While the European Court of Justice decides if ACTA complies with existing EU rights and regulations, the European Parliament must still decide whether or not to ratify the controversial agreement. This infographic sets out the process for the coming months.
Will the European Parliament prove to be the last stand for the ACTA treaty? In Brussels a process has begun that will eventually lead to the ratification, or not, of the treaty. While each member state has the right to suspend ratification, as many have already done, the EU must await the Parliament’s opinion before signing up to it.
The debate is likely to be lively, with many longstanding opponents of the treaty amongst the MEPs. These include Sandrine Bélier, Catherine Trautmann, Marietje Schaake and the recently resigned rapporteur for the treaty, Kader Arif.
Meanwhile, the majority group within the Parliament, the European People’s Party, has described ACTA as a “protective shield for European industry.”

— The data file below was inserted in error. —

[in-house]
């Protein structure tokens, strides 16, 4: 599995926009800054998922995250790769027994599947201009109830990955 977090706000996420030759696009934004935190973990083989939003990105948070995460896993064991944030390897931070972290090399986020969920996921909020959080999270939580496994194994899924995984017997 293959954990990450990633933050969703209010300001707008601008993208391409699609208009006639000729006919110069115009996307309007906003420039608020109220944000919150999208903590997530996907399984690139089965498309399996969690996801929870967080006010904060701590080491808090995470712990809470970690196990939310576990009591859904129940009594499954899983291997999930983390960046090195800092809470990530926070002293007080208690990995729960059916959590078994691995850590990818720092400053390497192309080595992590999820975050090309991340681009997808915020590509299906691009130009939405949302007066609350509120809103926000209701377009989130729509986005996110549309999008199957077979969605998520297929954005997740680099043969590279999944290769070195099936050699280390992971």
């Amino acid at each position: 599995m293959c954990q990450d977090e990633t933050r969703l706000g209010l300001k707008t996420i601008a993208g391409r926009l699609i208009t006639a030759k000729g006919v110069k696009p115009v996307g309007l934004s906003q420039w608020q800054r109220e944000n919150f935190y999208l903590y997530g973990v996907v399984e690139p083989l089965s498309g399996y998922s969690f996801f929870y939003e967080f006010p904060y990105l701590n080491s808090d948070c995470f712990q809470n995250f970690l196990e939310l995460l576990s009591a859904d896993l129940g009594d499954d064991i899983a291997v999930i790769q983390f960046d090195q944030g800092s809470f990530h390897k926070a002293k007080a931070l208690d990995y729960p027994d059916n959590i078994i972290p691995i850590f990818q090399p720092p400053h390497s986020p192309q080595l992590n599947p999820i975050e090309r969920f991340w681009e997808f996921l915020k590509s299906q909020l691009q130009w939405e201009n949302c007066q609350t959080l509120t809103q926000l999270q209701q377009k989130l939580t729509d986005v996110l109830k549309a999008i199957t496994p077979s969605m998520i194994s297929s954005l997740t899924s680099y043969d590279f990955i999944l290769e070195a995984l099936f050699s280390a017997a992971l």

The European Commission and the European Council, the executive and strategic arms of the EU, have already approved ACTA. On February 22 the Commission referred the agreement to the European Court of Justice for legal guidance on whether it is compatible with existing treaties, the acquis communautaire and the European Charter of Fundamental Rights. This is expected to delay the European Parliament’s vote on ACTA until around September.
In the meantime a complex process is underway, involving multiple reports, discussions, debates, amendments and votes involving various parliamentary committees. OWNI, in partnership with La Quadrature du Net, has tried to lay out that process as clearly as possible in the infographic below.